Remember meForgot password?
    Log in with Twitter

article imageThe Yazidi: Keepers of an ancient faith

By Karen Graham     Aug 8, 2014 in World
If not for the horrors being inflicted by Islamic extremists in Syria and Iraq against everyone not accepting their idea of what Islam is supposed to be, the majority of us probably would never have heard of the Yazidi religious sect.
Today Iraq is a Muslim-majority country with Islam accounting for 97 percent of the population. But even Islam has a divide, with Shia accounting for about 65 percent, and Sunnis accounting for about 35 percent of the Muslim majority. This leaves just 3.0 percent of the population considered non-Muslims.
While Islam was given to the people in the 6th century A.D., there were people living in this region of the world who had religious beliefs that go far back into history. Although they are a very small minority, Christians have lived in Iraq for the last 2,000 years. Today, there are about 1.4 million adherents of the Chaldean Catholic Church, Assyrian Church of the East and Syriac Orthodox Church.
There are a number of religious sects such as Yazidi  Zoroastrian  Yarsan  Alevi  Christian  Jewish ...
There are a number of religious sects such as Yazidi, Zoroastrian, Yarsan, Alevi, Christian, Jewish, Sarayi, Bajwan, Shabak, and Sarli living in Kurdistan, northern Iraq.
ACoE photographer Jim Gordon
Smaller in number are the ethnoreligious minority populations of Mandaeans, Shabaks, Yarsan and Yezidis. These ethnic-religious groups have some aspects of Islam, Christianity and even the Jewish faith in their beliefs, but their beliefs have remained within their own ethnic population with very little change. Yet, for centuries, they have called Iraq their homeland, living side-by-side with their Muslim neighbors, until now.
The Yazidis of Iraq
The Yazidi, Christians and Turkmans have all been targeted by ISIS since this jihadist group stormed through Mosul and Tikrit in mid-June. When over 60,000 Iraqi military troops fled the region, they left the Kurdish Peshmerga to defend these religious minorities. Now, the world is seeing a humanitarian crisis, and the attempted genocide, of these minority religions because they are not, and do not want to convert to an extremist Islamic faith.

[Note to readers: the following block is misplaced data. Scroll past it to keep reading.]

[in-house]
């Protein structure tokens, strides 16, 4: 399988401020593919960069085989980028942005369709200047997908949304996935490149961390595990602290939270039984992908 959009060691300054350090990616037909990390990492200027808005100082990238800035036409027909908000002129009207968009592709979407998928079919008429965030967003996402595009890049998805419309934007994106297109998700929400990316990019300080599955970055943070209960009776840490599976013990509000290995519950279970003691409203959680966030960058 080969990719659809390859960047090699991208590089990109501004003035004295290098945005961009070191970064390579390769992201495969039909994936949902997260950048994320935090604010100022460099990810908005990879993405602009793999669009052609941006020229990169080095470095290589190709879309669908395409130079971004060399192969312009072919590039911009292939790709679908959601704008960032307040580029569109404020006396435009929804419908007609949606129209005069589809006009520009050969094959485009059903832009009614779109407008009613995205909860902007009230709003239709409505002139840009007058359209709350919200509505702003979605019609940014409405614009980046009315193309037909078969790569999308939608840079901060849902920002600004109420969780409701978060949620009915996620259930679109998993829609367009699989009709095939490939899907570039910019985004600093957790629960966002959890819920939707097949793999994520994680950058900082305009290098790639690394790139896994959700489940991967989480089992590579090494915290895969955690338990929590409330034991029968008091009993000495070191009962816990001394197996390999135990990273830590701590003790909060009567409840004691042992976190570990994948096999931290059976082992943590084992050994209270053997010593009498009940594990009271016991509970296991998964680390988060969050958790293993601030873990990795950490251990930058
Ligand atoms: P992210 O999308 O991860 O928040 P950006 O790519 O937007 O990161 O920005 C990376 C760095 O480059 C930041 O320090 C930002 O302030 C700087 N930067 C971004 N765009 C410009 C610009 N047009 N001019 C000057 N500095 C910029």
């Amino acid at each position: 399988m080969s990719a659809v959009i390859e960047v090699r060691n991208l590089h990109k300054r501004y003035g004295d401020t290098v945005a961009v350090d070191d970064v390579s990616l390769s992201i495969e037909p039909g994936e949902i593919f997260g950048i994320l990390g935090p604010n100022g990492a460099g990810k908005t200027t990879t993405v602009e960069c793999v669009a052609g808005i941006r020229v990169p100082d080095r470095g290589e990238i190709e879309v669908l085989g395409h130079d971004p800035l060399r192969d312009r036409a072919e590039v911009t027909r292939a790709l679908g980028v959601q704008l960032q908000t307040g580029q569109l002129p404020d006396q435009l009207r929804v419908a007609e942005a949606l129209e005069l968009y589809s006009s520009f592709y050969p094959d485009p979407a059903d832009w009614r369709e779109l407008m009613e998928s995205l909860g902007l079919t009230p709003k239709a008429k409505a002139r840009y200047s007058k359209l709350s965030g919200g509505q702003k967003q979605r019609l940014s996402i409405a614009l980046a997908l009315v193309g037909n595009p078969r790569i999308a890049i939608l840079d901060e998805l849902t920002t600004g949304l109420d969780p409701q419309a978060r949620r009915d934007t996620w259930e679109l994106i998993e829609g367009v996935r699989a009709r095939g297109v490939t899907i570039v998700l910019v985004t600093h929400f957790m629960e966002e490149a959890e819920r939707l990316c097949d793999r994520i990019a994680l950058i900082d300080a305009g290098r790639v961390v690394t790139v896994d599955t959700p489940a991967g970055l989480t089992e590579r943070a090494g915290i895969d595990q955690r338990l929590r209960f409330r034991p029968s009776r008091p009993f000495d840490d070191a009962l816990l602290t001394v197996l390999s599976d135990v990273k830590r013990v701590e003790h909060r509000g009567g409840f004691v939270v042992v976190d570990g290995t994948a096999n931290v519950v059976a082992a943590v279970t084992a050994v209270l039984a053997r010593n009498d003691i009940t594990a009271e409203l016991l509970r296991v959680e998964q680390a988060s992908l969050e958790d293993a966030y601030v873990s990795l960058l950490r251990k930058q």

Yazidi men.
Yazidi men.
The Yazidi is an ancient Arab-Kurdish community whose religion is linked to Zoroastrianism and other ancient Mesopotamian religions. Zoroastrianism is an ancient Iranian religion and a religious philosophy. Followers believe in a supreme being, God. They also believe that God entrusted the world to the care of a heptad, or group of seven angels, or "heft sirr" (the Seven Mysteries). Yazidi religious beliefs seem to contain a few elements of other faiths, from Christianity to Islam.
For Yazidis the most important of the seven angels is "Melek Taus" the Peacock Angel. There is a Yazidi story detailing Melek Taus' rise to favor with God, very similar to the story of the jinn Iblis in Islam. In the Yazidi story, Melek Taus refuses to submit to God by bowing to Adam. In Islam, blis' refusal to submit to God caused him to fall out of favor and to later become Satan. This story gives credence to the Muslim belief that Yazidis are devil-worshippers.
But according to the Yazidi accounts of creation, God made Melek Taus first, from his own illumination, and ordered him not to bow before other beings. Only then did He make the other six angels. God then ordered the six to gather dust from the earth and build the body of Adam. Then God instructed all the angels to bow before Adam, and all of them did, except Melek Taus. God then praised him and made him the leader of all the other angels and his deputy on the earth. Because the Yazidi story has a different ending, Muslims believe the Yazidis worship Satan because Melek Taus, Shaytan, is the same name used for the devil in the Koran and in the Bible.
The only thing we should be concerned about is the safety and well-being of these people, the Yazidis, Kurds, Shia and other minority Christian groups. Not everyone is going to like everyone's religious beliefs, and this shouldn't matter, not when thousands have been driven from their homes, and are under threat of being killed or starving to death. That is what make us human, and it's called humanity.
More about yazidi, Irag, ancient faith, Zoroastrianism, Iran
More news from
Latest News
Top News